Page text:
$2,615,600: Sparta World Shooting and Recreation Complex
Department of Natural Resources (HB124, State Parks Fund and Wildlife and Fish Fund)
The World Shooting and Recreation Complex (WSRC) in Sparta was completed in 2006 at a construction cost of $31.5 million (another $18 million was designated for road, water, and sewer improvement). The 1,600-acre facility includes 746 RV campsites, 120 trap shooting fields and a 34,000 square foot events center. Now that the complex is up and running, it should stand on its own without taxpayer subsidies.
The budget allocates $2.4 million for “ordinary and contingent expenses of the World Shooting and Recreational Complex,” and $200,000 for the “Sparta Imprest Account,” which is used to handle minor disbursements, such as awards for competitions.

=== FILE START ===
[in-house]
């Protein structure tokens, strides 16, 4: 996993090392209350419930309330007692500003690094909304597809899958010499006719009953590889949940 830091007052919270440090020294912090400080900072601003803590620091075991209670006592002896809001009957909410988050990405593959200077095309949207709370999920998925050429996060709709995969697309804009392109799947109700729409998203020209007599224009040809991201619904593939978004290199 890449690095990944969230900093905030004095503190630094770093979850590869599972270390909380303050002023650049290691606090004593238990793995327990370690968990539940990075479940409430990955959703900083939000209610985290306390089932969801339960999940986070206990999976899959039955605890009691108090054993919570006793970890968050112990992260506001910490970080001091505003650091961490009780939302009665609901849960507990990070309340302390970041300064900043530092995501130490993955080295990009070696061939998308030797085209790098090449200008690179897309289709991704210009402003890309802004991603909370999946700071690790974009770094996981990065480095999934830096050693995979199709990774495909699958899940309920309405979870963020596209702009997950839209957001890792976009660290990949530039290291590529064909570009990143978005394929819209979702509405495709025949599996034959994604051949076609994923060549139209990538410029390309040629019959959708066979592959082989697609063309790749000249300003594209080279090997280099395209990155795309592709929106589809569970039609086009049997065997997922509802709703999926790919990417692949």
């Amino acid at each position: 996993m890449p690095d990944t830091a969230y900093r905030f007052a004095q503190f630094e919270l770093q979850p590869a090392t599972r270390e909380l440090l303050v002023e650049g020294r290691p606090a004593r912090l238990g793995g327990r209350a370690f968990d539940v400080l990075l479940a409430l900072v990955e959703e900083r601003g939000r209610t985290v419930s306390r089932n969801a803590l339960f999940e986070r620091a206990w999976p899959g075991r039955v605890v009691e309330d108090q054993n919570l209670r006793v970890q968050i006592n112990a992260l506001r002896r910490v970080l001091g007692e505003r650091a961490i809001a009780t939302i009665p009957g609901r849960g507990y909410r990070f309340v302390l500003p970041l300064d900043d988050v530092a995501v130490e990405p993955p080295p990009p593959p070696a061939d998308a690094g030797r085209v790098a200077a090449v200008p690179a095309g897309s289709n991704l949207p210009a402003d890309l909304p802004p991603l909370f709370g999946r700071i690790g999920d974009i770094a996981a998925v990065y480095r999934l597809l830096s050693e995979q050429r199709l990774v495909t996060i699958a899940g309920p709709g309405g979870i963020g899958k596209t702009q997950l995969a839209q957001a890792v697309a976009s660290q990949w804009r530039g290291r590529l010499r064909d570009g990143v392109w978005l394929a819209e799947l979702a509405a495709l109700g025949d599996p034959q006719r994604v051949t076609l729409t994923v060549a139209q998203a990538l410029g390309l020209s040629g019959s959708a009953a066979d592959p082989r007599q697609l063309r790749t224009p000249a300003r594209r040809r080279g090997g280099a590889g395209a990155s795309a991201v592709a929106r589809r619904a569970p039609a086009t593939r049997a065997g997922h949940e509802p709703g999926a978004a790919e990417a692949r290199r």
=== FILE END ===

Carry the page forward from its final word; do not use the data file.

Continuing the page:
$23,836,900: Tourism PromotionDepartment of Commerce and Economic Opportunity (HB124, Tourism Promotion Fund)
The state spends millions of dollars promoting Illinois tourism around the world and throughout Illinois. Revenue from the Hotel Operators’ Occupation Tax funds tourism spending. Each year, the Department of Commerce and Economic Opportunity (DCEO) is responsible for disbursing tourism money to cities, counties and other entities.
However, many of the tourism promotion allotments have been questionable; in recent years, tourism grants from the DCEO have included:
- $29,550 for a Lois Lane statue in Metropolis, Ill.
- $334,093 to Rockome Gardens for renovations including the addition of Amish cheese and ice cream production facilities.
- $100,000 to the Municipal Clerks of Illinois for the International Institute of Municipal Clerks 2009 Conference.
- $200,000 for the costs associated with hosting Fashion Focus Chicago 2009.